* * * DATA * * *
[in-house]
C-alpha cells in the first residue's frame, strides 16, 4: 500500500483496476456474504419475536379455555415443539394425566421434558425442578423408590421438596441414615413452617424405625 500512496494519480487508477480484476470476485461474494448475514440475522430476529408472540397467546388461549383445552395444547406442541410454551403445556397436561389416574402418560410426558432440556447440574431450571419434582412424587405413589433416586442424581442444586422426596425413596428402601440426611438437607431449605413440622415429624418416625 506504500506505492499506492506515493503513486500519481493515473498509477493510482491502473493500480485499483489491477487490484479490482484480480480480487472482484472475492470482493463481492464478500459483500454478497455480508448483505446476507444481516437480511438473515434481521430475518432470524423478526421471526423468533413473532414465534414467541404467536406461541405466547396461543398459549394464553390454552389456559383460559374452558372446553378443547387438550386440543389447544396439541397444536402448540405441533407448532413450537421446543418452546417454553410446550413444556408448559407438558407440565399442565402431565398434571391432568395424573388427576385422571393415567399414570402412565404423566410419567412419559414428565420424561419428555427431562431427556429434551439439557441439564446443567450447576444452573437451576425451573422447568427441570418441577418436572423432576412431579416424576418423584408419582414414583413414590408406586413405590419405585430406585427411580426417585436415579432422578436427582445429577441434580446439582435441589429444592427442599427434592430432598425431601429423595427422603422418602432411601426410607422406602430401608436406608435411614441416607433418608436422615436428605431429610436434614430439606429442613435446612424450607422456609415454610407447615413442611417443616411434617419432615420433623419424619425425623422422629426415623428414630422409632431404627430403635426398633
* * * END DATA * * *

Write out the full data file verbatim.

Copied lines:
[in-house]
C-alpha cells in the first residue's frame, strides 16, 4: 500500500483496476456474504419475536379455555415443539394425566421434558425442578423408590421438596441414615413452617424405625 500512496494519480487508477480484476470476485461474494448475514440475522430476529408472540397467546388461549383445552395444547406442541410454551403445556397436561389416574402418560410426558432440556447440574431450571419434582412424587405413589433416586442424581442444586422426596425413596428402601440426611438437607431449605413440622415429624418416625 506504500506505492499506492506515493503513486500519481493515473498509477493510482491502473493500480485499483489491477487490484479490482484480480480480487472482484472475492470482493463481492464478500459483500454478497455480508448483505446476507444481516437480511438473515434481521430475518432470524423478526421471526423468533413473532414465534414467541404467536406461541405466547396461543398459549394464553390454552389456559383460559374452558372446553378443547387438550386440543389447544396439541397444536402448540405441533407448532413450537421446543418452546417454553410446550413444556408448559407438558407440565399442565402431565398434571391432568395424573388427576385422571393415567399414570402412565404423566410419567412419559414428565420424561419428555427431562431427556429434551439439557441439564446443567450447576444452573437451576425451573422447568427441570418441577418436572423432576412431579416424576418423584408419582414414583413414590408406586413405590419405585430406585427411580426417585436415579432422578436427582445429577441434580446439582435441589429444592427442599427434592430432598425431601429423595427422603422418602432411601426410607422406602430401608436406608435411614441416607433418608436422615436428605431429610436434614430439606429442613435446612424450607422456609415454610407447615413442611417443616411434617419432615420433623419424619425425623422422629426415623428414630422409632431404627430403635426398633